This test, as applied to coerced confession claims, was recently redefined by the Supreme Court in Miller v. Fenton, --- U.S. ----, 106 S. Ct. 445, 88 L. Ed. 2d 405 (1985). Although decided on December 3, 1985, several months prior to submission of briefs in this case, neither party argued for application of the Miller standard. However, even under Miller, Hall's claim fails. In Miller the Supreme Court stated that while subsidiary factual questions such as whether police engaged in intimidation tactics are entitled to a presumption of correctness, the ultimate issue of the voluntariness of a confession is a matter, under the totality of the circumstances, for independent federal determination. Id. at 451. After a careful review of the facts the district court concluded that Hall had voluntarily waived his rights and made a statement. The record contains no indication that Hall's will was overborne by the police interrogation methods. Therefore, the holding of the district court is affirmed.
As the third ground for error Hall argues that he was denied a fair trial because the prosecution knowingly or negligently used perjured testimony against him at trial. The district court rejected this argument because Hall failed to allege that the prosecution had knowledge of the perjury. Since the allegation of knowledge, and thus the entire due process issue, was not made in the district court, this court will not consider the issue for the first time on appeal. Cole v. Hunter, 726 F.2d 434 (8th Cir. 1984); Randall v. Wyrick, 642 F.2d 304 (8th Cir. 1981).
Hall also argues that his counsel's assistance was ineffective because counsel did not adequately explore the effects of pre-trial publicity on the jury during voir dire, did not effectively cross-examine the sole eyewitness to testify, and did not locate a witness, Granville Murphy, to testify for the defense. Hall's contentions were heard before a magistrate whose proposed findings and memorandum were adopted by the district court. The magistrate, relying on Strickland v. Washington, 466 U.S. 668, 104 S. Ct. 2052, 80 L. Ed. 2d 674 (1984), held that counsel's performance during voir dire was not unreasonable, his limited cross examination of the eyewitness was the result of sound trial strategy, and his failure to have Murphy testify was caused by an inability to find him, not a failure to look. After thorough consideration of the record we conclude that the magistrate's findings are not clearly erroneous.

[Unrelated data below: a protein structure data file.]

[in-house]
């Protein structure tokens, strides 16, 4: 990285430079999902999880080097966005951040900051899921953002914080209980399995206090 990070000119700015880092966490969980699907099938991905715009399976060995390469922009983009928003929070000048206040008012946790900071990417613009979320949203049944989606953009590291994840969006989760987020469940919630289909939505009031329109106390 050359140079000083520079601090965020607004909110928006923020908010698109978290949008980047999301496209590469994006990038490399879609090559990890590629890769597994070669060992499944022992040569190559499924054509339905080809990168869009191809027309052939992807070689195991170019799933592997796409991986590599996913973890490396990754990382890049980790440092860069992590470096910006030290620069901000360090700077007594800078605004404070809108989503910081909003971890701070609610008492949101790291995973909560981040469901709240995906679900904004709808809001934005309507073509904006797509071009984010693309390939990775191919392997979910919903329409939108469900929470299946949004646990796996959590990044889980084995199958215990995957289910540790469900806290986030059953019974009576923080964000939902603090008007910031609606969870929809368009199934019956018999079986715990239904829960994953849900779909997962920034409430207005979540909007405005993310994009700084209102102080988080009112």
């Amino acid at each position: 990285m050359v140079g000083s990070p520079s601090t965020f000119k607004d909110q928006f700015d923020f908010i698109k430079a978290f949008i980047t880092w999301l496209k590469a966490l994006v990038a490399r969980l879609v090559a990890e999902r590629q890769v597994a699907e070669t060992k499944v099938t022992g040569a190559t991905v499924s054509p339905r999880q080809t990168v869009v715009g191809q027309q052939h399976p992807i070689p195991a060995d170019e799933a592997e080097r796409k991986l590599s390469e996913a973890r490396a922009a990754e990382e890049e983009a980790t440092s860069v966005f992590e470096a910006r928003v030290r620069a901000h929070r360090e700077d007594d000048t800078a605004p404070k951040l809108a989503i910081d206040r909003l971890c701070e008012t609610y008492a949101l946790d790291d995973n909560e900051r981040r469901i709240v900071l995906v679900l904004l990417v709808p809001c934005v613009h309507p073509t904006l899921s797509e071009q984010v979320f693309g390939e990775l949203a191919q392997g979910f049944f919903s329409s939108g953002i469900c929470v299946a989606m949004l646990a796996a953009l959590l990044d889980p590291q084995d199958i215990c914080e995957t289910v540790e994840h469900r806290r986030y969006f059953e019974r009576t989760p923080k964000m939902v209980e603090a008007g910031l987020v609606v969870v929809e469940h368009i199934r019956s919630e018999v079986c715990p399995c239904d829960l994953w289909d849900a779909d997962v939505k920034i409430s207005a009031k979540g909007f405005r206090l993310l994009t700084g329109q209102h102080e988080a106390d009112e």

As his last ground for relief Hall argues that he should be granted an evidentiary hearing to determine if newly discovered exculpatory affidavits made by participants in the crimes are sufficient evidence to warrant a new trial. The district court refused to grant a hearing because the evidence does not rise to a constitutional level. We agree.
At trial Charles Moorman, a participant in the murders, testified for the prosecution that Hall was an active participant in the crimes. Billy Gene Stephenson, another participant, refused to testify. Moorman and Stephenson both pleaded guilty to murder and are serving life sentences. After Hall's conviction Moorman recanted his former testimony and Stephenson signed an affidavit stating that he was prepared to testify that Hall did not participate in the murders.
The Supreme Court determined when an evidentiary hearing must be granted in Townsend v. Sain, 372 U.S. 293, 83 S. Ct. 745, 9 L. Ed. 2d 770 (1962). The Court stated that a hearing is required if there is a "substantial allegation of newly discovered evidence," id. at 313, 83 S. Ct. at 757, but also stated that "the existence merely of newly discovered evidence relevant of the guilt of a state prisoner is not a ground for relief on federal habeas corpus." Id. at 317, 83 S. Ct. at 759. This court has stated that before a hearing is required it must be shown that the new evidence, if introduced at a new trial, would likely produce an acquittal. Pruitt v. Housewright, 624 F.2d 851 (8th Cir. 1980).